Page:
We knew something was different about our daughter Scarlett almost immediately, but it was not until she was 3 months old that she was first diagnosed with right coronal craniosynostosis. In May 2005, she had her first surgery in Jacksonville, Florida and it was deemed successful. One lingering concern was an obvious tilt to her head. During this time we would notice facial changes, especially in front of a mirror. We went to our neurosurgeon with concerns and were told that “she looks great … compared to what’s out there.” This statement still upsets me.Our concerns continued to mount over the following two years and eventually we were referred to a local craniomaxillofacial surgeon who recommended purely cosmetic procedures. No one would recommend an “unnecessary” CT scan. This proved to be one of the hardest obstacles to overcome. At this time, Scarlett began to have uncontrollable bouts of crying. There was no soothing her once started and she would cry herself to sleep. As she aged, she finally was able to express that her crying was due to headaches.
We reached out to several local doctors and eventually chose one in West Palm Beach who we heard had experience with craniosynostosis. Upon entering the room, he asked if Scarlett had been diagnosed with tortocolis. We had never even heard this word. After reviewing her CT scans and X-rays, he told us that a craniotomy was needed and that time was of the essence due to her current growth spurt. As you can imagine, we left overwhelmed.
At this point, Scarlett was 4, with a severe head tilt, a bulging forehead, noticeable asymmetry, frequent nose bleeds and severe headaches. I was at my oldest son’s baseball game when, by chance, I was seated next to the Vice President and National Sales Manager of two leading craniofacial companies. These wonderful men gave their joint recommendation on who they believed was the best doctor for Scarlett in both technique and bedside manner: Dr. David Staffenberg.
“I listen when a mother has concerns because their instincts are almost always right.”
We met Dr. Staffenberg in December 2008 and finally someone connected the dots. He believed that a suture was still fused from her initial surgery and that her neck muscle was pulling to cause her facial deformity. I remember telling him how I would see Scarlett’s reflection in my rearview mirror, just knowing that something was wrong. He told me, “I listen when a mother has concerns because their instincts are almost always right.” Dr. Goodrich and Dr. Staffenberg performed her second craniosynostosis surgery in January 2009. Shortly after, her headaches subsided.
At our first post-op visit, he introduced us to his ophthalmology team where she was additionally diagnosed with 4th Nerve Palsy. In January 2010 she had her first eye muscle surgery to correct this condition, with two additional surgeries since. In the midst of all this, Scarlett was diagnosed with visual neglect and audio processing issues, for which she remains in intense physical and occupational therapies.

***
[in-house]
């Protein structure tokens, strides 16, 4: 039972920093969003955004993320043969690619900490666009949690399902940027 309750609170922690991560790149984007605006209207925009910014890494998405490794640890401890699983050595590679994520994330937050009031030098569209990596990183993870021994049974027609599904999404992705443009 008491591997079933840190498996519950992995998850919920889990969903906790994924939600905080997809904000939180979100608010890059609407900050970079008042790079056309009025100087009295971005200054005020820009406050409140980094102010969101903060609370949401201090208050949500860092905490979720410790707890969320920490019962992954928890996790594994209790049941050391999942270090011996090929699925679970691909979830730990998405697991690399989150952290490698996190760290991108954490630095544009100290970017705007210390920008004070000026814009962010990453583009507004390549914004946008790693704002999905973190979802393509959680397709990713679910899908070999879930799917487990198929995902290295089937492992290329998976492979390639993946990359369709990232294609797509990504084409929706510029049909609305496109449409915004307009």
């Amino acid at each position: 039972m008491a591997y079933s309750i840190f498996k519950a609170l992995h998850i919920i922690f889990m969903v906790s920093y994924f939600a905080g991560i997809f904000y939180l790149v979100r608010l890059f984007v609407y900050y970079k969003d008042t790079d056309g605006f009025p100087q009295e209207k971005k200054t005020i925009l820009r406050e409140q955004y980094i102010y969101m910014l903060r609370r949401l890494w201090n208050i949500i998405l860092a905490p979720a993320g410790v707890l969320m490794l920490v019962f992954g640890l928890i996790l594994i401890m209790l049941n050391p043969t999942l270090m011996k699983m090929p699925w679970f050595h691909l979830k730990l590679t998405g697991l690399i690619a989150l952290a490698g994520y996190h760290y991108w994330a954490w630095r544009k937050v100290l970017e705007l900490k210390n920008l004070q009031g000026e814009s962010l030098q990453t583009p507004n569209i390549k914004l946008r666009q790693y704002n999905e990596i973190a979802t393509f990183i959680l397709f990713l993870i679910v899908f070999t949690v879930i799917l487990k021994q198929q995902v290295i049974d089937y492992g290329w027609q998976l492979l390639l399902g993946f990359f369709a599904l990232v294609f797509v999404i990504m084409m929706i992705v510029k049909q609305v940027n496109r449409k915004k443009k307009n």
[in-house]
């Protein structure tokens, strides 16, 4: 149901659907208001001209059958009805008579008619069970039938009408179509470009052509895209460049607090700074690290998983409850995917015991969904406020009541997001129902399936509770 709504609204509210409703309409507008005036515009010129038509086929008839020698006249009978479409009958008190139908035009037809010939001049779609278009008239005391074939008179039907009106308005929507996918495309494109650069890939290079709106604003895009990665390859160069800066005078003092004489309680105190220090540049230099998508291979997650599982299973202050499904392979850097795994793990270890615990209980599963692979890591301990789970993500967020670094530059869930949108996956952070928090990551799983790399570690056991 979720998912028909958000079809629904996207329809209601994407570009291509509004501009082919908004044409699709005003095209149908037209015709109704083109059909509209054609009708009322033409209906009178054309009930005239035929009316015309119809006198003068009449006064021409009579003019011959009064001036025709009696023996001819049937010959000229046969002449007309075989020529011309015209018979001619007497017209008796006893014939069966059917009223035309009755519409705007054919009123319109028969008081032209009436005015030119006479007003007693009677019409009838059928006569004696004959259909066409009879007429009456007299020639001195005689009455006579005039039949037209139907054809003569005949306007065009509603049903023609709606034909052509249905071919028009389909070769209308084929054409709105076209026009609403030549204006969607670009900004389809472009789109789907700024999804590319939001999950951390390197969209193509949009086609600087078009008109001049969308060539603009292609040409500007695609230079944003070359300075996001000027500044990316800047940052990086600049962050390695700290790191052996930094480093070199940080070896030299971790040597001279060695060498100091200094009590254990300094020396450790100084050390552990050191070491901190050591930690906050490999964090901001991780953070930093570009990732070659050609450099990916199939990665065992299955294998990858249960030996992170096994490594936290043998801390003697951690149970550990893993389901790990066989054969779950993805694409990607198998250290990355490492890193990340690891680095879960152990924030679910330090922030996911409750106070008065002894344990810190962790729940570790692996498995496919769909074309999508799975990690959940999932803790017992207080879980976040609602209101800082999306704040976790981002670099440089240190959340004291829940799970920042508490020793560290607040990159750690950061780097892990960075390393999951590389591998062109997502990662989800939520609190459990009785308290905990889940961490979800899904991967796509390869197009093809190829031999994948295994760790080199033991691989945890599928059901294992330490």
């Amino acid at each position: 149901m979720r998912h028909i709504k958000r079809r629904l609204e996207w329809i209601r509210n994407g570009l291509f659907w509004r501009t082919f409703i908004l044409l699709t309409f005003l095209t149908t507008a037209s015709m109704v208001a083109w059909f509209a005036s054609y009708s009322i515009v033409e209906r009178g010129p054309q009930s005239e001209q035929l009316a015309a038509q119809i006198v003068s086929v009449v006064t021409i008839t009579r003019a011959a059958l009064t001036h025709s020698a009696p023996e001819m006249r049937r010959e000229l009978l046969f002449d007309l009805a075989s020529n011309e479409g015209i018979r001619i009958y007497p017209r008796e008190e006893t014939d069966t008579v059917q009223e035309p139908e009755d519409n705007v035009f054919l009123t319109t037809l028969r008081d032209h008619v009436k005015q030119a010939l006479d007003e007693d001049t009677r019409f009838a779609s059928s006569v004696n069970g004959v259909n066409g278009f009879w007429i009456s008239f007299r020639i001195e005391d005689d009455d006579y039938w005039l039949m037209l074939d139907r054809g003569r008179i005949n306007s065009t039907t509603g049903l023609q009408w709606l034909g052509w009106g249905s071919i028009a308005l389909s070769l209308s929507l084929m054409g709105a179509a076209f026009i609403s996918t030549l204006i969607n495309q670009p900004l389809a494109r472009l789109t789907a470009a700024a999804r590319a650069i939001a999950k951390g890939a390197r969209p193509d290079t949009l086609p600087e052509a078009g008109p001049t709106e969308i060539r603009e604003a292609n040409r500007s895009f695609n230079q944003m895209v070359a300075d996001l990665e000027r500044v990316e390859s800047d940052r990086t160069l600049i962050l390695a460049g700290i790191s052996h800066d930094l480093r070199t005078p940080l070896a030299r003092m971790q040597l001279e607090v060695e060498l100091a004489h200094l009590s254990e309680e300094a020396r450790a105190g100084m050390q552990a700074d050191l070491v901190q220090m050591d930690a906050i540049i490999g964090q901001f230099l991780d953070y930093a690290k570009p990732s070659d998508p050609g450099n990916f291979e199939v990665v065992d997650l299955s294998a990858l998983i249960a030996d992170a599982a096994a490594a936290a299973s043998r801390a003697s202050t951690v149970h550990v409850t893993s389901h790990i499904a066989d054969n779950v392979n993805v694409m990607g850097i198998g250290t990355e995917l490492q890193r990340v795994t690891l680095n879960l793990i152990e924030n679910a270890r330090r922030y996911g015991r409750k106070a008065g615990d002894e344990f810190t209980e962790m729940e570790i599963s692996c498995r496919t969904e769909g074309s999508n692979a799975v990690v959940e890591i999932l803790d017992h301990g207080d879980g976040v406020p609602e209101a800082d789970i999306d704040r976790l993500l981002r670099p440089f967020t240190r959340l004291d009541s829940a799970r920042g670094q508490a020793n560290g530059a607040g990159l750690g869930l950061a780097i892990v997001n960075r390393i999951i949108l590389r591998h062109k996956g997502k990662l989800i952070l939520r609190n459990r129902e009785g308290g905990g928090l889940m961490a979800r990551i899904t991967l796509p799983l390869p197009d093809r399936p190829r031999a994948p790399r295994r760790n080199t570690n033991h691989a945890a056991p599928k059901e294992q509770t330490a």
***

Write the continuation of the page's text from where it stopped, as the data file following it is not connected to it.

About a year ago, the headaches returned. Scarlett also began to get upset with her appearance, referring to “looking different, having googly eyes and a crooked face.” To com-pound this, we live at the beach and her skull looks especially misshapen with wet hair. We worried about how this might affect her self-esteem. Our second blessing came in the form of The myFace Center’s (formerly known as the IRPS) clinical psychologist, Dr. Aileen Blitz. She was of vital importance in helping us come to a decision of when and how to address these concerns. This May, Scarlett had her third cranial revault remodel with Dr. Staffenberg and The myFace Center (formerly known as the IRPS) Pediatric Neurosurgeon Dr. David Harter to correct, what we know now was, unreleased sutures from her original surgery. From the mo-ment we arrived, the Cranio team was exception-al. Pat Chibbaro guided us through a very trying few weeks. Mary Spano helped us to see clearly what we were questioning. The professionalism and compassion of Dr. Staffenberg, Dr. Harter, Dr. Rickert and Dr. Gordana Stjepanovic were indescribable. After a week at NYU Langone, we were moved to the myFace apartment. This apartment was an absolute blessing as Scarlett’s condition was not improving at the rate they were hoping. Immediately upon entering the doors of an apartment that felt like a home away from home, she began to take a turn for the better.
Scarlett’s journey has taken many paths. Ideally her condition could have been corrected with one surgery and in a best case scenario we would have met the people of myFace nine years ago. We are a close-knit family of seven, blessed to have a tremendous amount of support among family, friends and a wonderful prayer network. Although Scarlett’s condition may now appear mild to others, the impact for us runs deep. But, as we sat on the steps of the Central Park Zoo the night of the myFace gala, just days after Scarlett’s release, we were surrounded by a different kind of warmth and love. We were with a group of people sharing a common bond that helped Scarlett with the realization that she was not alone, but instead, was now a child of myFace.